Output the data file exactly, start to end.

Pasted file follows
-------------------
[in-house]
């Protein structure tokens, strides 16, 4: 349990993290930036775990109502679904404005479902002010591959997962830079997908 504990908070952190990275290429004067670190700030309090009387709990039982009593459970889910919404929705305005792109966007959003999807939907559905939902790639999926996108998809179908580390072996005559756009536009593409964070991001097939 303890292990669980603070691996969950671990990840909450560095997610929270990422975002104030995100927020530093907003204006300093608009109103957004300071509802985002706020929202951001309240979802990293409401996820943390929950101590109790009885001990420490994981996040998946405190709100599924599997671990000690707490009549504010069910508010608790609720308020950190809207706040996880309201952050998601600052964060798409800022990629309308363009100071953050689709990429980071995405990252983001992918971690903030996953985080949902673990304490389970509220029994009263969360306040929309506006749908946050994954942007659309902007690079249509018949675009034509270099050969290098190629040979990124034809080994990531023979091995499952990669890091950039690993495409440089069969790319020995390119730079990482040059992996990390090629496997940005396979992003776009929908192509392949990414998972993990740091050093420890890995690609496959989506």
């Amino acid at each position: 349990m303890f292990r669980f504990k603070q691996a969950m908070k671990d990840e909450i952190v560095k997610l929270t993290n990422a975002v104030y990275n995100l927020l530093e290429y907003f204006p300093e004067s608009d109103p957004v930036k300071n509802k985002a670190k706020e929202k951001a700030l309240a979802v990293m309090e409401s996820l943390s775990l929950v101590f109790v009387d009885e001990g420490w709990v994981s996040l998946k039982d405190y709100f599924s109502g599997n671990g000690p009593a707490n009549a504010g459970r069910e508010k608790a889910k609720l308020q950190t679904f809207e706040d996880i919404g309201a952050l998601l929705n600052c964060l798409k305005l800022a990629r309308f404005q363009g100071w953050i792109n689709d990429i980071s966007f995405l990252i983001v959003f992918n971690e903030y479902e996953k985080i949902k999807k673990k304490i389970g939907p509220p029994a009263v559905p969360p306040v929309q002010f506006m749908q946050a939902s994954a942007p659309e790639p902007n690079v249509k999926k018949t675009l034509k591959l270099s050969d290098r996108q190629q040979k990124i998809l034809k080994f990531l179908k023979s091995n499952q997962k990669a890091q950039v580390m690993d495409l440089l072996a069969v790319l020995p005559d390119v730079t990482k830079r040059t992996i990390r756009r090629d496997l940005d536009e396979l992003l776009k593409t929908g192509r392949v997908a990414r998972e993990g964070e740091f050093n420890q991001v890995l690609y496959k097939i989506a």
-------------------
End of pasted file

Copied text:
[in-house]
């Protein structure tokens, strides 16, 4: 349990993290930036775990109502679904404005479902002010591959997962830079997908 504990908070952190990275290429004067670190700030309090009387709990039982009593459970889910919404929705305005792109966007959003999807939907559905939902790639999926996108998809179908580390072996005559756009536009593409964070991001097939 303890292990669980603070691996969950671990990840909450560095997610929270990422975002104030995100927020530093907003204006300093608009109103957004300071509802985002706020929202951001309240979802990293409401996820943390929950101590109790009885001990420490994981996040998946405190709100599924599997671990000690707490009549504010069910508010608790609720308020950190809207706040996880309201952050998601600052964060798409800022990629309308363009100071953050689709990429980071995405990252983001992918971690903030996953985080949902673990304490389970509220029994009263969360306040929309506006749908946050994954942007659309902007690079249509018949675009034509270099050969290098190629040979990124034809080994990531023979091995499952990669890091950039690993495409440089069969790319020995390119730079990482040059992996990390090629496997940005396979992003776009929908192509392949990414998972993990740091050093420890890995690609496959989506």
């Amino acid at each position: 349990m303890f292990r669980f504990k603070q691996a969950m908070k671990d990840e909450i952190v560095k997610l929270t993290n990422a975002v104030y990275n995100l927020l530093e290429y907003f204006p300093e004067s608009d109103p957004v930036k300071n509802k985002a670190k706020e929202k951001a700030l309240a979802v990293m309090e409401s996820l943390s775990l929950v101590f109790v009387d009885e001990g420490w709990v994981s996040l998946k039982d405190y709100f599924s109502g599997n671990g000690p009593a707490n009549a504010g459970r069910e508010k608790a889910k609720l308020q950190t679904f809207e706040d996880i919404g309201a952050l998601l929705n600052c964060l798409k305005l800022a990629r309308f404005q363009g100071w953050i792109n689709d990429i980071s966007f995405l990252i983001v959003f992918n971690e903030y479902e996953k985080i949902k999807k673990k304490i389970g939907p509220p029994a009263v559905p969360p306040v929309q002010f506006m749908q946050a939902s994954a942007p659309e790639p902007n690079v249509k999926k018949t675009l034509k591959l270099s050969d290098r996108q190629q040979k990124i998809l034809k080994f990531l179908k023979s091995n499952q997962k990669a890091q950039v580390m690993d495409l440089l072996a069969v790319l020995p005559d390119v730079t990482k830079r040059t992996i990390r756009r090629d496997l940005d536009e396979l992003l776009k593409t929908g192509r392949v997908a990414r998972e993990g964070e740091f050093n420890q991001v890995l690609y496959k097939i989506a």